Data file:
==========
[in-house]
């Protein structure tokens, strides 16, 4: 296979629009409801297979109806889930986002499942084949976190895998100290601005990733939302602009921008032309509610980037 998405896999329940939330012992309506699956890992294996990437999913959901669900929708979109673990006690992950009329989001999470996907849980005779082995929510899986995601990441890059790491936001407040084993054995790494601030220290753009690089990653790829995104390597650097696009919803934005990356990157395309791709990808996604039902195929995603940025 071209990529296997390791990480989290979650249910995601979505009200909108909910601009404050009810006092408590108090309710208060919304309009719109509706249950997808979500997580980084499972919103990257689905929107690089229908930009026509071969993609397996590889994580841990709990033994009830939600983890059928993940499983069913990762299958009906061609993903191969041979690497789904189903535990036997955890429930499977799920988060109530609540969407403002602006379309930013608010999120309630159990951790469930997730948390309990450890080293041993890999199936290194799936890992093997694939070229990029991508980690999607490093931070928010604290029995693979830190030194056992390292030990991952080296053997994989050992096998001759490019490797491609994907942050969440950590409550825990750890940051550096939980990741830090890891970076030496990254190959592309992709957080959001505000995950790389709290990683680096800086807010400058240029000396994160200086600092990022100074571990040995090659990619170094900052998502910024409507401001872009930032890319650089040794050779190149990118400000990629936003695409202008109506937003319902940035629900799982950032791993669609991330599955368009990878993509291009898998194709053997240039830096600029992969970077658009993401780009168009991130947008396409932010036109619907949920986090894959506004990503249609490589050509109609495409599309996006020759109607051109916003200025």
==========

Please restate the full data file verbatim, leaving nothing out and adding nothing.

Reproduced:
[in-house]
């Protein structure tokens, strides 16, 4: 296979629009409801297979109806889930986002499942084949976190895998100290601005990733939302602009921008032309509610980037 998405896999329940939330012992309506699956890992294996990437999913959901669900929708979109673990006690992950009329989001999470996907849980005779082995929510899986995601990441890059790491936001407040084993054995790494601030220290753009690089990653790829995104390597650097696009919803934005990356990157395309791709990808996604039902195929995603940025 071209990529296997390791990480989290979650249910995601979505009200909108909910601009404050009810006092408590108090309710208060919304309009719109509706249950997808979500997580980084499972919103990257689905929107690089229908930009026509071969993609397996590889994580841990709990033994009830939600983890059928993940499983069913990762299958009906061609993903191969041979690497789904189903535990036997955890429930499977799920988060109530609540969407403002602006379309930013608010999120309630159990951790469930997730948390309990450890080293041993890999199936290194799936890992093997694939070229990029991508980690999607490093931070928010604290029995693979830190030194056992390292030990991952080296053997994989050992096998001759490019490797491609994907942050969440950590409550825990750890940051550096939980990741830090890891970076030496990254190959592309992709957080959001505000995950790389709290990683680096800086807010400058240029000396994160200086600092990022100074571990040995090659990619170094900052998502910024409507401001872009930032890319650089040794050779190149990118400000990629936003695409202008109506937003319902940035629900799982950032791993669609991330599955368009990878993509291009898998194709053997240039830096600029992969970077658009993401780009168009991130947008396409932010036109619907949920986090894959506004990503249609490589050509109609495409599309996006020759109607051109916003200025």